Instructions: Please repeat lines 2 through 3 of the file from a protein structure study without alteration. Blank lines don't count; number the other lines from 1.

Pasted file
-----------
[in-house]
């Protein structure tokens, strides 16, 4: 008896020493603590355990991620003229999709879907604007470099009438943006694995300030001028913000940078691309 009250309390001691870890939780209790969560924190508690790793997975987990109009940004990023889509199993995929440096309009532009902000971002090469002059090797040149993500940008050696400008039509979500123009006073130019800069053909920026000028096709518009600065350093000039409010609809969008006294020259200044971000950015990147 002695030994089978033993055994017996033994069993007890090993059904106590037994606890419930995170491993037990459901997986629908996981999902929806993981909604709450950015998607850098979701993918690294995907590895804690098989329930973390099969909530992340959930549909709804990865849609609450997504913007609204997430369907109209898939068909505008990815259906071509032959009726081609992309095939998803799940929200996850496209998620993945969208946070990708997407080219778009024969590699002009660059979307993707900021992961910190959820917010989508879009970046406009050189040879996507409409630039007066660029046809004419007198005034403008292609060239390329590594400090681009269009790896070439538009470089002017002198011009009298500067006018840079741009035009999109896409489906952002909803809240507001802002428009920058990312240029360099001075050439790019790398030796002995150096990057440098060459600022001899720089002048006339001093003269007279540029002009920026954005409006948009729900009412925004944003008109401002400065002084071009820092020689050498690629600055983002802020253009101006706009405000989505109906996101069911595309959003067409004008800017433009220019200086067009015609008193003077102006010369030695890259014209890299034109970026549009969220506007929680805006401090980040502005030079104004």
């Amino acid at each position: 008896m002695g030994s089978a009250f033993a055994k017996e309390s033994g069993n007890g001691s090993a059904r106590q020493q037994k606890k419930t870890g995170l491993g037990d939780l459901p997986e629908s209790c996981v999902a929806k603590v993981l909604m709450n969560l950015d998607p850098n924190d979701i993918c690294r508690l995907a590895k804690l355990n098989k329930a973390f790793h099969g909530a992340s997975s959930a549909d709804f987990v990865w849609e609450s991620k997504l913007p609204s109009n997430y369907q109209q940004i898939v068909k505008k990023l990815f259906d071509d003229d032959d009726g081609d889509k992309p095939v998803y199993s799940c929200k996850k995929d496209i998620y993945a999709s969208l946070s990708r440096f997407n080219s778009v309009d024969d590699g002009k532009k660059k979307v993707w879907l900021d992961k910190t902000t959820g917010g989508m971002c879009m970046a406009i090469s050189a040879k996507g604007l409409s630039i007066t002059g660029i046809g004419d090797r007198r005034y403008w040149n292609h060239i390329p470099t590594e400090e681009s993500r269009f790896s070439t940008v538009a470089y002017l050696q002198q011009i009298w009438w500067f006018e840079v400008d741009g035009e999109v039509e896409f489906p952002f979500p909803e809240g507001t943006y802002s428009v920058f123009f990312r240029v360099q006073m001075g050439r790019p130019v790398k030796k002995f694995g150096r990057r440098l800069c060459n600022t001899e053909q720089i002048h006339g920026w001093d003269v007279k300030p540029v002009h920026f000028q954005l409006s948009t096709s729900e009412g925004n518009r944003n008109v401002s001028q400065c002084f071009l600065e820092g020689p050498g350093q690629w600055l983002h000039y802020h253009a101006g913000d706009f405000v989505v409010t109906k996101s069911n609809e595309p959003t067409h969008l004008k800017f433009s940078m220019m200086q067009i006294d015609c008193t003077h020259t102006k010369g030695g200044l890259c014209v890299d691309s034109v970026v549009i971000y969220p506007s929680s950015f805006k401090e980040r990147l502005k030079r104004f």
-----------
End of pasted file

């Protein structure tokens, strides 16, 4: 008896020493603590355990991620003229999709879907604007470099009438943006694995300030001028913000940078691309 009250309390001691870890939780209790969560924190508690790793997975987990109009940004990023889509199993995929440096309009532009902000971002090469002059090797040149993500940008050696400008039509979500123009006073130019800069053909920026000028096709518009600065350093000039409010609809969008006294020259200044971000950015990147 002695030994089978033993055994017996033994069993007890090993059904106590037994606890419930995170491993037990459901997986629908996981999902929806993981909604709450950015998607850098979701993918690294995907590895804690098989329930973390099969909530992340959930549909709804990865849609609450997504913007609204997430369907109209898939068909505008990815259906071509032959009726081609992309095939998803799940929200996850496209998620993945969208946070990708997407080219778009024969590699002009660059979307993707900021992961910190959820917010989508879009970046406009050189040879996507409409630039007066660029046809004419007198005034403008292609060239390329590594400090681009269009790896070439538009470089002017002198011009009298500067006018840079741009035009999109896409489906952002909803809240507001802002428009920058990312240029360099001075050439790019790398030796002995150096990057440098060459600022001899720089002048006339001093003269007279540029002009920026954005409006948009729900009412925004944003008109401002400065002084071009820092020689050498690629600055983002802020253009101006706009405000989505109906996101069911595309959003067409004008800017433009220019200086067009015609008193003077102006010369030695890259014209890299034109970026549009969220506007929680805006401090980040502005030079104004």
């Amino acid at each position: 008896m002695g030994s089978a009250f033993a055994k017996e309390s033994g069993n007890g001691s090993a059904r106590q020493q037994k606890k419930t870890g995170l491993g037990d939780l459901p997986e629908s209790c996981v999902a929806k603590v993981l909604m709450n969560l950015d998607p850098n924190d979701i993918c690294r508690l995907a590895k804690l355990n098989k329930a973390f790793h099969g909530a992340s997975s959930a549909d709804f987990v990865w849609e609450s991620k997504l913007p609204s109009n997430y369907q109209q940004i898939v068909k505008k990023l990815f259906d071509d003229d032959d009726g081609d889509k992309p095939v998803y199993s799940c929200k996850k995929d496209i998620y993945a999709s969208l946070s990708r440096f997407n080219s778009v309009d024969d590699g002009k532009k660059k979307v993707w879907l900021d992961k910190t902000t959820g917010g989508m971002c879009m970046a406009i090469s050189a040879k996507g604007l409409s630039i007066t002059g660029i046809g004419d090797r007198r005034y403008w040149n292609h060239i390329p470099t590594e400090e681009s993500r269009f790896s070439t940008v538009a470089y002017l050696q002198q011009i009298w009438w500067f006018e840079v400008d741009g035009e999109v039509e896409f489906p952002f979500p909803e809240g507001t943006y802002s428009v920058f123009f990312r240029v360099q006073m001075g050439r790019p130019v790398k030796k002995f694995g150096r990057r440098l800069c060459n600022t001899e053909q720089i002048h006339g920026w001093d003269v007279k300030p540029v002009h920026f000028q954005l409006s948009t096709s729900e009412g925004n518009r944003n008109v401002s001028q400065c002084f071009l600065e820092g020689p050498g350093q690629w600055l983002h000039y802020h253009a101006g913000d706009f405000v989505v409010t109906k996101s069911n609809e595309p959003t067409h969008l004008k800017f433009s940078m220019m200086q067009i006294d015609c008193t003077h020259t102006k010369g030695g200044l890259c014209v890299d691309s034109v970026v549009i971000y969220p506007s929680s950015f805006k401090e980040r990147l502005k030079r104004f």